Later that afternoon we had to winterize the trailer and repair some fencing before more winds blew it down. The temps were dropping into the 30’s (2C), and with the wind chill it felt like -20 F to me. I was getting cold. I could no longer feel my fingers and I was getting a wee bit crabby. Ok…really crabby. I came into the house to put my hands in a sink of warm water and looked longingly at the tea kettle when I noticed the mail had come. And a happy package was awaiting! I tore into the envelope as fast as my stiff, cold hands could. It was a beautiful knitted fluffy, warm, cozy warm scarf in gorgeous colors and 2 tiny knitted bees from my friend, knitter and fellow blogger Cindy! Did I say warm? I was so cold that I wrapped that scarf around my head! It is a perfect length to go around twice and tuck into the collar of my coat around my neck! I was as snug and warm as my bees in their hive. I wore that for 3 more hours while we finished our chores. The sky was turning pink like it does when it’s about to snow and the dark was closing in. The air felt arctic-esque to me and we finished the fence by the illumination of the street lights.


Snow is on the way, but I’m ready. Thanks Cindy, you saved the day. You Rock.  I love it!

In Bloom In My Garden Today: Geum, Primrose, Gladiolus callianthus Abyssinian Glad, Cyclamen hederifolium, Gaura, Fushia, Alyssum, Nepeta, Schizostylus, Veronica, Salvia, Lavender, Daphne caucasica ‘Eternal Fragrance’ and ‘Summer Ice’

Author’s photo

Thursday, November 18, 2010

Criminal Beekeeping

How hard or easy something feels is simply a matter of where you choose to aim your focus.
~ Shari Becht, FitFeat.com



Urban beekeepers are a nefarious lot. For the greater good, and our own pleasure, many have scoffed the laws for decades, simply by keeping bees. Beeks (a loving term for us bee geeks) have persevered under cover of hedges, fences and balconies and many lug their equipment up fire escapes to reach their secreted roof top apiaries. Some have faced stiff fines and/or jail time. But over time their tenacity has been to their benefit…and yours. Many have spent those decadent years petitioning their governing agencies for the right to bring beekeeping back into legal standing. The good news is not all hives are being forced out to pasture anymore. Every year municipalities are beginning to heed the cry of beeks all over the US to re-evaluate misguided bans on city beekeeping.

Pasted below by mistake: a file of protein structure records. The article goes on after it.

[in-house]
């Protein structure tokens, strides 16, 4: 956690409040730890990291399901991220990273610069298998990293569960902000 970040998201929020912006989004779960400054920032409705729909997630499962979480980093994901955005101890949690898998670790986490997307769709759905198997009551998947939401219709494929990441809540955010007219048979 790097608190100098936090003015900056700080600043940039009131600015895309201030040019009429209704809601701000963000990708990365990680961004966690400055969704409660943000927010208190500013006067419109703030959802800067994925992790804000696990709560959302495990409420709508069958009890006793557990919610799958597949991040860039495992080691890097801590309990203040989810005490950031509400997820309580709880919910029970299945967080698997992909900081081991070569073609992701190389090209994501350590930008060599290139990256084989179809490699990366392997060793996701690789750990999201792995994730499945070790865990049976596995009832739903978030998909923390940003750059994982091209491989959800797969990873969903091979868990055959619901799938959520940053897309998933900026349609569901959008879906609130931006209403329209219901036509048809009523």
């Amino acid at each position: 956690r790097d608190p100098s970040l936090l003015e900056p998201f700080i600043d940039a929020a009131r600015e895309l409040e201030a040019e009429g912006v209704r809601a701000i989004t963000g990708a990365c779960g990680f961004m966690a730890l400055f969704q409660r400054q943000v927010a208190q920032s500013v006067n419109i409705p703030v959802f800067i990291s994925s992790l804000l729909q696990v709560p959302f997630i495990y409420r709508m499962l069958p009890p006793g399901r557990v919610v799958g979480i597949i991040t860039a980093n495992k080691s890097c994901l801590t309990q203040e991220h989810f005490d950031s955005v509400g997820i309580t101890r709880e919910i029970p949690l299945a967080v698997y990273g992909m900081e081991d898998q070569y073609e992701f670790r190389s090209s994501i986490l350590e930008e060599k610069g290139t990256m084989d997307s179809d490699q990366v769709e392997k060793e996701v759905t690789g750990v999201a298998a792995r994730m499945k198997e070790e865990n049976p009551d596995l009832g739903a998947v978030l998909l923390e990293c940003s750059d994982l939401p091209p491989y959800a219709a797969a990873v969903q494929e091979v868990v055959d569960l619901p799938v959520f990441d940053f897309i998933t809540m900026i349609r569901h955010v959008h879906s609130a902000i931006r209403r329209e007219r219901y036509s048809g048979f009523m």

It used to be every Pennsylvanian one room schoolhouse had curriculum that included beekeeping because every house had a hive to provide wax for their candles and honey for their table. Those days are long gone, but the urban household hive is making a comeback because of focused beeks who would not be defeated.

For 10 years New York City beeks have illegally kept bees despite the possibility of a $2000 fine if caught looming over their heads. But with determination, beekeepers spent 2 years gathering signatures to petition their Department of Health to lift the ban on city beekeeping which became law in 2000. Until this year, bees were forbidden and classified as dangerous in that city along with tigers, panthers, tarantulas, cobras, alligators and Komodo dragons to name a few. As of 2010 NYC beeks and their bees are now lawfully communing.

In 2008 one Denver beekeeper was fined nearly $1000 and a year in jail if she didn’t get rid of her hives. She successfully challenged her penalty, which resulted in the city council re-evaluating and lifting their ban. Now Denver beeks can proudly and publicly promote the Denver Beekeepers Association. One Santa Monica beekeeper is currently in negations for legalization with that city council and reports support for his proposal.

Last year Minneapolis beeks successfully got a ban lifted that had been in effect for over 30 years. Yay!!

Today studies report that city bees have an easier time finding a continuous supply of nectar and pollen that isn’t found in many rural areas. And the wider range of flower types over a longer growing season in the urban landscape provide more variety of pollens and nectars which benefits hive health. Also urban areas appear to be less exposed to pesticides and fewer chemical traces are found in urban honey. Streets and rooftops absorb heat making it a warmer environment than rural areas and urban beeks can devote more time and can monitor hives more closely.